Meet David Wright, the Real Mr. Met
As the Mets squandered a seven-game division lead in September, third baseman David Wright, 25, batted .397 and never ducked questions.
When Brian Schneider was traded to the Mets from the Washington Nationals in November, his first phone call came from the Nationals’ general manager, Jim Bowden. Then he heard from Omar Minaya, the Mets’ general manager. Almost immediately after he hung up with Minaya, his cellphone buzzed again. It was a text message from one of his new teammates. “It’s D-Wright,” the message began.
David Wright was devastated by the Mets’ collapse in 2007. He said he used it as motivation “to get bigger, stronger and quicker.”
“It was like right away,” Schneider said in a telephone interview. “I’m barely on the team and he’s already reaching out. Shows what kind of guy he is.”
As he did after Paul Lo Duca and Doug Mientkiewicz, among others, joined the Mets, David Wright, the team’s All-Star third baseman, wanted to be the first to welcome Schneider and to let him know that if he had any questions, any at all, to call him. Wright also called Ryan Church, who was traded with Schneider, and attended Johan Santana’s introductory news conference Wednesday, having rearranged his schedule to do so.
“No matter how many years of experience you have in baseball, it’s a different experience playing in New York,” Wright said Thursday afternoon. “Although I’m young, I know what to expect. I know what it’s like. I feel extremely comfortable. I’ve lived here for four years now, and I know a few ins and outs that come along with playing baseball in New York. Am I a salty veteran? Absolutely not. But I do have a little bit of knowledge of what to expect over 162 games.”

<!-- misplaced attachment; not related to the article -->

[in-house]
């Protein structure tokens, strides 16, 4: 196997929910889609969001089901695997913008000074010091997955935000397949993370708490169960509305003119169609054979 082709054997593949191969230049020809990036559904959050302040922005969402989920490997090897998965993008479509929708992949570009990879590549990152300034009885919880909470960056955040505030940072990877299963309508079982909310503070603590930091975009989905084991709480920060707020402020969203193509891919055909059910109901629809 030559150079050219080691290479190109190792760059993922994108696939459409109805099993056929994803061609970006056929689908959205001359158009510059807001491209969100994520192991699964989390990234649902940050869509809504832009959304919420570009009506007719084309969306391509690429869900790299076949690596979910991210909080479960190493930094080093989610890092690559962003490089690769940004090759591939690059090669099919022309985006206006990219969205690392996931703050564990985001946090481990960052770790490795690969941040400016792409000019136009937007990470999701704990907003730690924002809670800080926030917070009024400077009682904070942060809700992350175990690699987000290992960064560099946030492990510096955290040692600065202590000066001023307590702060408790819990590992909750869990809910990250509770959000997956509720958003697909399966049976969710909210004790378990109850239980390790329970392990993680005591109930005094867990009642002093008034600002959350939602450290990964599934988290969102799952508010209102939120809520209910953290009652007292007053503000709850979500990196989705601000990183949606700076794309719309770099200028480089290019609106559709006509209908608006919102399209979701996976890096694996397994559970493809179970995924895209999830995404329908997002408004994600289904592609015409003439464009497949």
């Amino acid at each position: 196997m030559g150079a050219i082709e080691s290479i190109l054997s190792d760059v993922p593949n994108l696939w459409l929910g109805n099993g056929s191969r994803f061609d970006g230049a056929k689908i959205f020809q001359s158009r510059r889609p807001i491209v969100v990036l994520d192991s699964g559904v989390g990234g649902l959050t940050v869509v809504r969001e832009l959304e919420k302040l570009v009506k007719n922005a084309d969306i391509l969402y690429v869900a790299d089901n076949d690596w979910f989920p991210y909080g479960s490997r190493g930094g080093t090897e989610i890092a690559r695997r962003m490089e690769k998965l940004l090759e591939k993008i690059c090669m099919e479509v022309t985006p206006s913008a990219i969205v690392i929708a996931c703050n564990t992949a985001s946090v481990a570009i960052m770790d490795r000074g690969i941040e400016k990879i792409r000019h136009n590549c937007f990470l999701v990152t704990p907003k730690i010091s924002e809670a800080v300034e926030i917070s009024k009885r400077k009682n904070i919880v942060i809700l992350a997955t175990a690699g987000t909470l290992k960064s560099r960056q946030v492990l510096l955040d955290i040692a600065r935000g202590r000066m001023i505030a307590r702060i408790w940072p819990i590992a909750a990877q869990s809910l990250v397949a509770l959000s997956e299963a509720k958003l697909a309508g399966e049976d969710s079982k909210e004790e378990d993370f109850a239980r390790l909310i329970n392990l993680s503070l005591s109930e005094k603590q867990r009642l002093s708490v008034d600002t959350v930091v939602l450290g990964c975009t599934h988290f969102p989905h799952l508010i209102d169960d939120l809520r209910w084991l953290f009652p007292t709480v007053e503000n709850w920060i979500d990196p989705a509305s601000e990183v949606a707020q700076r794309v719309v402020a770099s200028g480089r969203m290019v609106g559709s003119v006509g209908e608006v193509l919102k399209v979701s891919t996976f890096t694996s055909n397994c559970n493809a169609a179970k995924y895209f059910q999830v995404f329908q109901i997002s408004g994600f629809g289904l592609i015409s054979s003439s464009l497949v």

At age 25 and preparing to enter his fourth full season in the major leagues, Wright is in a unique position. Already admired by his peers for his professionalism and accountability, Wright, for the first time in his brief career, will be expected to assume part of a leadership void created when Lo Duca and Tom Glavine were not re-signed.
Along with Moises Alou, Wright enhanced his image during last season’s collapse by batting .397 during the final 17 games, when the Mets lost a seven-game division lead to Philadelphia, hitting safely in every one, and by standing in front of his locker after every one of those painful losses, taking responsibility for the team’s struggles.
Wright is scheduled to arrive in Port St. Lucie, Fla., on Sunday evening and to resume workouts Monday morning, a full week before position players are required to report. And by coincidence more than design, Wright, one of the few players who spends most of his off-season in New York, served as an unofficial team spokesman this winter, listening to fans’ gripes and assuring them that the outcome bothered him 100 times more.
But although many fans may prefer that Wright be selected team captain, he is still one of the junior members in a clubhouse dominated by Hispanic players and more accomplished veterans ranging from Carlos Delgado to Billy Wagner, Pedro Martínez to Alou. Finding his place within that mosaic is a challenge, but Wright, having clearly grasped the complexities of playing — and succeeding — in New York, is eager to lead by example.
“In my eyes, there’s a difference between trying to force myself into a leadership role and taking accountability,” Wright said. “I wasn’t up there during the rough times last year answering questions because I wanted to be considered a leader. I was up there because I’m as accountable as the 25th guy on the roster as to why we didn’t get the job done. We’re all in this together. We win as a team, we lose as a team.